Heat Wave 2021: British Columbians urged to monitor elderly in the community

B.C.’s extreme heat over the next several days has the province’s leading voice for seniors care and living providers urging everyone to monitor elderly family members, friends and neighbours. Environment Canada has issued a heat warning that is expected to begin Friday and continue through Tuesday, with temperatures exceeding 35 degrees in many parts of the province.

BC Care Providers Association (BCCPA) and EngAge BC is asking members of the public to check in with their elderly friends, relatives and neighbours to ensure they’re drinking plenty of water, staying in a cool place, and feeling well.

“The record-breaking heat is a concern for seniors living in the community, so it is therefore important to ensure vulnerable populations and the elderly are not succumbing to heat-related illnesses,” says BCCPA & EngAge BC CEO Terry Lake. “We strongly encourage British Columbians to check in with our elderly friends and family members, as they are particularly impacted by this uncomfortably warm weather.”

Extreme heat and poor air quality are can be dangerous for the elderly and those with respiratory issues. They’re at a greater risk for heat illness as their bodies can’t immediately adapt to sudden temperature changes. Seniors can be less sensitive to these changes and might not even realize they’re overheating.

If someone you know is exhibiting signs of heat illness that can’t be resolved by drinking water and cooling off, call 9-1-1 immediately.

Preventing heatstroke in seniors

Heatstroke is a serious medical condition that requires emergency attention. If left untreated, it can cause damage to the brain, heart and kidneys, and can be fatal.  Taking the following precautions can reduce the risk of heat illness among seniors.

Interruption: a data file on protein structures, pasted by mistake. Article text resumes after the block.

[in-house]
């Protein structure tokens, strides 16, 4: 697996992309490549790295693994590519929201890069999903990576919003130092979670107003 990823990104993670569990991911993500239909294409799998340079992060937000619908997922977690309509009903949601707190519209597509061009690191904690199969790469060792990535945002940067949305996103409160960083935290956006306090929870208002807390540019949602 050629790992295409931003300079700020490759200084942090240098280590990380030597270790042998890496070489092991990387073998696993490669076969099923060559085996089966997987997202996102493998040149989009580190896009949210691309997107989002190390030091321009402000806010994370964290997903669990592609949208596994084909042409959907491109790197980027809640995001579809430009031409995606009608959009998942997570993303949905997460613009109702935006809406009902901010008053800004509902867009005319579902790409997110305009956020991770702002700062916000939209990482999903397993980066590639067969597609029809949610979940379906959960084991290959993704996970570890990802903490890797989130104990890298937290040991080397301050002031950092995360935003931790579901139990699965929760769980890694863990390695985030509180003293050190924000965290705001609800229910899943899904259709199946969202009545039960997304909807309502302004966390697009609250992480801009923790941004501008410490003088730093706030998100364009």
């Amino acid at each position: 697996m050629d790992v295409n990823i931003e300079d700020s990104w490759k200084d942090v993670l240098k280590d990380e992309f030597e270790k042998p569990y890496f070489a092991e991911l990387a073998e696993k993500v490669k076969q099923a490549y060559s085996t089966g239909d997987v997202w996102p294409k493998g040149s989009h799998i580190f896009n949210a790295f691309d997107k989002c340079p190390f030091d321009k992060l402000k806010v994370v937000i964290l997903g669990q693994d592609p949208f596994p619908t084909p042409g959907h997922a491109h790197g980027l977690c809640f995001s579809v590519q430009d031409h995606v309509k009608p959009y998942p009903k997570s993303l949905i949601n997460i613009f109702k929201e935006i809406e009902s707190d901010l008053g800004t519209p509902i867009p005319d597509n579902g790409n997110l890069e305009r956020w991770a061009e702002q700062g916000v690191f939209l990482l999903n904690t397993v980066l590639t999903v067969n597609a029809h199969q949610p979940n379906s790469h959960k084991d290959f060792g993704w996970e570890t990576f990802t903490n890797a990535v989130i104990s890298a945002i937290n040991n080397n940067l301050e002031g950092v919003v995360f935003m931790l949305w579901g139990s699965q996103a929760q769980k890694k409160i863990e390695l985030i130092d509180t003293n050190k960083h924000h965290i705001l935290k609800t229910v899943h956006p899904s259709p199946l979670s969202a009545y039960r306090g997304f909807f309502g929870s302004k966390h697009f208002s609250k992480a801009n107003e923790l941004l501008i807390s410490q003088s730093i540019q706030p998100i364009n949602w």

• Take note of the seniors’ health conditions and medications. Check if they’re taking any prescription drugs that could impair their ability to regulate body temperature.
  • Watch out for signs of overheating such as extreme thirst, dizziness, headache, nausea, cramps, fatigue, and cold, clammy skin. Overheating is not very dangerous on its own but can quickly lead to heatstroke. Symptoms of heatstroke include a body temperature of 104°F or higher, inflamed skin without sweating, rapid pulse, headache, nausea, dizziness and unconsciousness.
  • Minimize sun exposure. If it’s hot outside stay indoors in a cool, air-conditioned environment. Keep your home cool by blocking out the sun with blinds/solar curtains, and keeping windows open at night.
  • Dress appropriately. Wear light-colored clothing made of natural, breathable fabrics like cotton. Hats and scarves should be used to protect against the sun.
  • Stay hydrated by consuming enough water, juice, fruits and vegetables. Avoid alcoholic beverages, coffee and cola.
  • Exercise indoors on warm days. Seniors should stay active but avoid overexerting themselves.
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